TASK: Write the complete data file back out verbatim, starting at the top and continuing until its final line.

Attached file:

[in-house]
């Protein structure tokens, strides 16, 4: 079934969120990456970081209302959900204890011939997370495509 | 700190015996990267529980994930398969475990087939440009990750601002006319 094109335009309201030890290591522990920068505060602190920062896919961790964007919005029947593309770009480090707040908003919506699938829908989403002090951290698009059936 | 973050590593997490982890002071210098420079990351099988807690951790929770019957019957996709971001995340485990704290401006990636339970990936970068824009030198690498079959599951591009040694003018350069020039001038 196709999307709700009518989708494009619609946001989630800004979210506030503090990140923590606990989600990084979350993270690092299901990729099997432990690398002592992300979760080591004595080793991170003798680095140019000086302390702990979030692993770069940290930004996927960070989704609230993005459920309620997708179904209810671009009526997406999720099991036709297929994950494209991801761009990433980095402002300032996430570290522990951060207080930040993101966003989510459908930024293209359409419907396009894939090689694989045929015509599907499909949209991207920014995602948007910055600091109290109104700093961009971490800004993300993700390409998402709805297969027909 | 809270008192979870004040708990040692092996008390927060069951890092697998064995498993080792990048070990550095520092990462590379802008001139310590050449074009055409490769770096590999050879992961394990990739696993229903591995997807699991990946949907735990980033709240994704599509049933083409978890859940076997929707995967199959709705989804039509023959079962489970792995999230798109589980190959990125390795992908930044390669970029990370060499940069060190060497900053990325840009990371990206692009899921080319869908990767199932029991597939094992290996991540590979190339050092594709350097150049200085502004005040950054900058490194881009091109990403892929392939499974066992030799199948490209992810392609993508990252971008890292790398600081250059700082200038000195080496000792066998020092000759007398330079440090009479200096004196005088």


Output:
[in-house]
């Protein structure tokens, strides 16, 4: 079934969120990456970081209302959900204890011939997370495509 | 700190015996990267529980994930398969475990087939440009990750601002006319 094109335009309201030890290591522990920068505060602190920062896919961790964007919005029947593309770009480090707040908003919506699938829908989403002090951290698009059936 | 973050590593997490982890002071210098420079990351099988807690951790929770019957019957996709971001995340485990704290401006990636339970990936970068824009030198690498079959599951591009040694003018350069020039001038 196709999307709700009518989708494009619609946001989630800004979210506030503090990140923590606990989600990084979350993270690092299901990729099997432990690398002592992300979760080591004595080793991170003798680095140019000086302390702990979030692993770069940290930004996927960070989704609230993005459920309620997708179904209810671009009526997406999720099991036709297929994950494209991801761009990433980095402002300032996430570290522990951060207080930040993101966003989510459908930024293209359409419907396009894939090689694989045929015509599907499909949209991207920014995602948007910055600091109290109104700093961009971490800004993300993700390409998402709805297969027909 | 809270008192979870004040708990040692092996008390927060069951890092697998064995498993080792990048070990550095520092990462590379802008001139310590050449074009055409490769770096590999050879992961394990990739696993229903591995997807699991990946949907735990980033709240994704599509049933083409978890859940076997929707995967199959709705989804039509023959079962489970792995999230798109589980190959990125390795992908930044390669970029990370060499940069060190060497900053990325840009990371990206692009899921080319869908990767199932029991597939094992290996991540590979190339050092594709350097150049200085502004005040950054900058490194881009091109990403892929392939499974066992030799199948490209992810392609993508990252971008890292790398600081250059700082200038000195080496000792066998020092000759007398330079440090009479200096004196005088």